Amyloid-Binding Compound Extends Lifespan in C. Elegans
Gordon J. Lithgow, Ph.D.
The Buck Institute for Age Research
NIEHS Grant RL1ES016655
NIEHS supported-researchers at the Buck Institute for Age Research report that a chemical dye that lights up amyloid protein clumps characteristic of Alzheimer's disease also slows aging in the nematode, C. elegans. The lifespan-boosting effects of the dye - called Thioflavin T or Basic Yellow 1 - support the idea that the build-up of misshapen proteins is one of the fundamental events in the aging process. Drugs that stimulate the cell's natural repair and protein-recycling systems could be used to treat diseases of old age.
Misfolded proteins don't function properly and tend to accumulate and gum up other cellular systems. Worms genetically engineered to have a revved-up protein-recycling system, for instance, live longer than normal worms.
The study results show that small doses of Thioflavin T boosted the lifespan of roundworms by as much as 78%. Worms that did not receive the dye were all dead within 20 days, yet more than 80% of worms consuming a diet that included an optimum dose of Thioflavin T were still alive after the same period. Thioflavin T proved toxic at higher doses and shortened the worms' lives considerably.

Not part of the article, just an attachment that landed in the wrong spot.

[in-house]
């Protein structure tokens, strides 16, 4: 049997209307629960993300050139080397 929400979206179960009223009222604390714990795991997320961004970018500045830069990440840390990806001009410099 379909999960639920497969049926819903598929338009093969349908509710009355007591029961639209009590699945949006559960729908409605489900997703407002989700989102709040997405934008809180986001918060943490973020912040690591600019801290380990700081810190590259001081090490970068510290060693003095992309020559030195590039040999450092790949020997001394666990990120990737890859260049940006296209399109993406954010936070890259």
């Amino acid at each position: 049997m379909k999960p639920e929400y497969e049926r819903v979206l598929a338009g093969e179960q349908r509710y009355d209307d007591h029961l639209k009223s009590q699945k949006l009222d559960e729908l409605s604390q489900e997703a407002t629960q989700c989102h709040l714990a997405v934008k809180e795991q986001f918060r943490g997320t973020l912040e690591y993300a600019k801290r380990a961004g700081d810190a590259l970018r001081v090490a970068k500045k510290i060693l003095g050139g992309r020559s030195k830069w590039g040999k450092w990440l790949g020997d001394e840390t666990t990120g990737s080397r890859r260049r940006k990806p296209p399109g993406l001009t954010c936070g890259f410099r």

The study authors suspect that Thioflavin T boosts lifespan by recognizing all kinds of toxic protein clumps. The dye reversed the effects of mutations that cause muscle proteins to misfold, and to become paralysed at a particular temperature. The team also found that worms that lack genes important to dealing with misshapen proteins do not live longer when fed Thioflavin T.
Citation: Alavez S, Vantipalli MC, Zucker DJ, Klang IM, Lithgow GJ. Amyloid-binding compounds maintain protein homeostasis during ageing and extend lifespan. Nature. 2011 Apr 14;472(7342):226-9.
Arsenic Exposure may Increase Mortality from Tuberculosis